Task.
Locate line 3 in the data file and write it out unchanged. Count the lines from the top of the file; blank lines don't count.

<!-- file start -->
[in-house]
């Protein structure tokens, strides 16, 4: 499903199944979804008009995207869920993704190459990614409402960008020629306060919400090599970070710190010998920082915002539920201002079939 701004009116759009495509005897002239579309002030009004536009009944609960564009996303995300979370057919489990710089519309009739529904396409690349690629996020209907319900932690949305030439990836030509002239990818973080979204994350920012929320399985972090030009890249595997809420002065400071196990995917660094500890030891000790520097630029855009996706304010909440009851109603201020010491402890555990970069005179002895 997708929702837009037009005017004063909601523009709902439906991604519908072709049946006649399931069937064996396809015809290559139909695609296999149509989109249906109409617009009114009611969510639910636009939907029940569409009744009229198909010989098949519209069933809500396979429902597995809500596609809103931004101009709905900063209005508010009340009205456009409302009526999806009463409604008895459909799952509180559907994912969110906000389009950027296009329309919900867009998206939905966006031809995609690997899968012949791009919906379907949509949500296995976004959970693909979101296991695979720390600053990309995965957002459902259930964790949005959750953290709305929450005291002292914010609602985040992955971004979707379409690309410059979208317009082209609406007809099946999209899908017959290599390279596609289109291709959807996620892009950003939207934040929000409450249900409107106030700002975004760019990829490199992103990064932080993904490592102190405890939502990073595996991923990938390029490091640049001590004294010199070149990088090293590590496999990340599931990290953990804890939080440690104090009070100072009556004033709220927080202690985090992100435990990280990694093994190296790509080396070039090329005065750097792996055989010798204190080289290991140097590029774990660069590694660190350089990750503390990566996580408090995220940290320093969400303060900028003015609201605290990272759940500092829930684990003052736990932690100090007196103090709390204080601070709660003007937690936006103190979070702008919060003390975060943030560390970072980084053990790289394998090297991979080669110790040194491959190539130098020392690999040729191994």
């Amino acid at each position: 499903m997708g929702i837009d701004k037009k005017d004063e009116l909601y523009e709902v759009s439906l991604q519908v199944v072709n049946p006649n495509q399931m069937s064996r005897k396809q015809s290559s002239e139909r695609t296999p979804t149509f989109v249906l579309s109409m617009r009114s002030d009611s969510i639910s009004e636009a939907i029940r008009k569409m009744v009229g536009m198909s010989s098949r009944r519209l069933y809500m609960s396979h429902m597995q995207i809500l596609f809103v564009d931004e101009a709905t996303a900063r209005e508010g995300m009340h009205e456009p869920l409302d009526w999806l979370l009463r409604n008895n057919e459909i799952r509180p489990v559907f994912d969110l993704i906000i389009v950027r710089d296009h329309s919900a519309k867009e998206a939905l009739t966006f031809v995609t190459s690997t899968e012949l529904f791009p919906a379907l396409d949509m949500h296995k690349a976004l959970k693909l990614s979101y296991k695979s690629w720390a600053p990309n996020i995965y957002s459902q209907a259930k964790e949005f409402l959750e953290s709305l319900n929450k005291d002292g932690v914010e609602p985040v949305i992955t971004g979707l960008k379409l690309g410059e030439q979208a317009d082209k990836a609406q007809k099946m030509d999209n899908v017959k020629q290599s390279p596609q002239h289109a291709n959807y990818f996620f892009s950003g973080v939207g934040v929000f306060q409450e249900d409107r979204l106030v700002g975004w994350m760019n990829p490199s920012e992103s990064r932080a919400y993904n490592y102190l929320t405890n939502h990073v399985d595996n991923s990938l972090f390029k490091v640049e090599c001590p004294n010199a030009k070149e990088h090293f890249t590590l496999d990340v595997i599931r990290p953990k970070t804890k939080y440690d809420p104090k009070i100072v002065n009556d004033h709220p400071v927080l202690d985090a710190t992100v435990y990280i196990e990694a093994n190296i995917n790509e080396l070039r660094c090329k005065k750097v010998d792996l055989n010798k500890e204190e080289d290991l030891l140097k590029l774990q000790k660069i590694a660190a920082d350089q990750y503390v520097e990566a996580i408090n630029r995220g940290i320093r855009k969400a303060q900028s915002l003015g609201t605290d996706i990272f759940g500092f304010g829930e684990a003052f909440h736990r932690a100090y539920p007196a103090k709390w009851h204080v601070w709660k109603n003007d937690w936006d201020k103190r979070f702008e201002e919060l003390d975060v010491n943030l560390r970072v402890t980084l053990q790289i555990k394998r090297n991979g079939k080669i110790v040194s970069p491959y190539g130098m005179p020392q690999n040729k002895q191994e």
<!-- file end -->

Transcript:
């Amino acid at each position: 499903m997708g929702i837009d701004k037009k005017d004063e009116l909601y523009e709902v759009s439906l991604q519908v199944v072709n049946p006649n495509q399931m069937s064996r005897k396809q015809s290559s002239e139909r695609t296999p979804t149509f989109v249906l579309s109409m617009r009114s002030d009611s969510i639910s009004e636009a939907i029940r008009k569409m009744v009229g536009m198909s010989s098949r009944r519209l069933y809500m609960s396979h429902m597995q995207i809500l596609f809103v564009d931004e101009a709905t996303a900063r209005e508010g995300m009340h009205e456009p869920l409302d009526w999806l979370l009463r409604n008895n057919e459909i799952r509180p489990v559907f994912d969110l993704i906000i389009v950027r710089d296009h329309s919900a519309k867009e998206a939905l009739t966006f031809v995609t190459s690997t899968e012949l529904f791009p919906a379907l396409d949509m949500h296995k690349a976004l959970k693909l990614s979101y296991k695979s690629w720390a600053p990309n996020i995965y957002s459902q209907a259930k964790e949005f409402l959750e953290s709305l319900n929450k005291d002292g932690v914010e609602p985040v949305i992955t971004g979707l960008k379409l690309g410059e030439q979208a317009d082209k990836a609406q007809k099946m030509d999209n899908v017959k020629q290599s390279p596609q002239h289109a291709n959807y990818f996620f892009s950003g973080v939207g934040v929000f306060q409450e249900d409107r979204l106030v700002g975004w994350m760019n990829p490199s920012e992103s990064r932080a919400y993904n490592y102190l929320t405890n939502h990073v399985d595996n991923s990938l972090f390029k490091v640049e090599c001590p004294n010199a030009k070149e990088h090293f890249t590590l496999d990340v595997i599931r990290p953990k970070t804890k939080y440690d809420p104090k009070i100072v002065n009556d004033h709220p400071v927080l202690d985090a710190t992100v435990y990280i196990e990694a093994n190296i995917n790509e080396l070039r660094c090329k005065k750097v010998d792996l055989n010798k500890e204190e080289d290991l030891l140097k590029l774990q000790k660069i590694a660190a920082d350089q990750y503390v520097e990566a996580i408090n630029r995220g940290i320093r855009k969400a303060q900028s915002l003015g609201t605290d996706i990272f759940g500092f304010g829930e684990a003052f909440h736990r932690a100090y539920p007196a103090k709390w009851h204080v601070w709660k109603n003007d937690w936006d201020k103190r979070f702008e201002e919060l003390d975060v010491n943030l560390r970072v402890t980084l053990q790289i555990k394998r090297n991979g079939k080669i110790v040194s970069p491959y190539g130098m005179p020392q690999n040729k002895q191994e």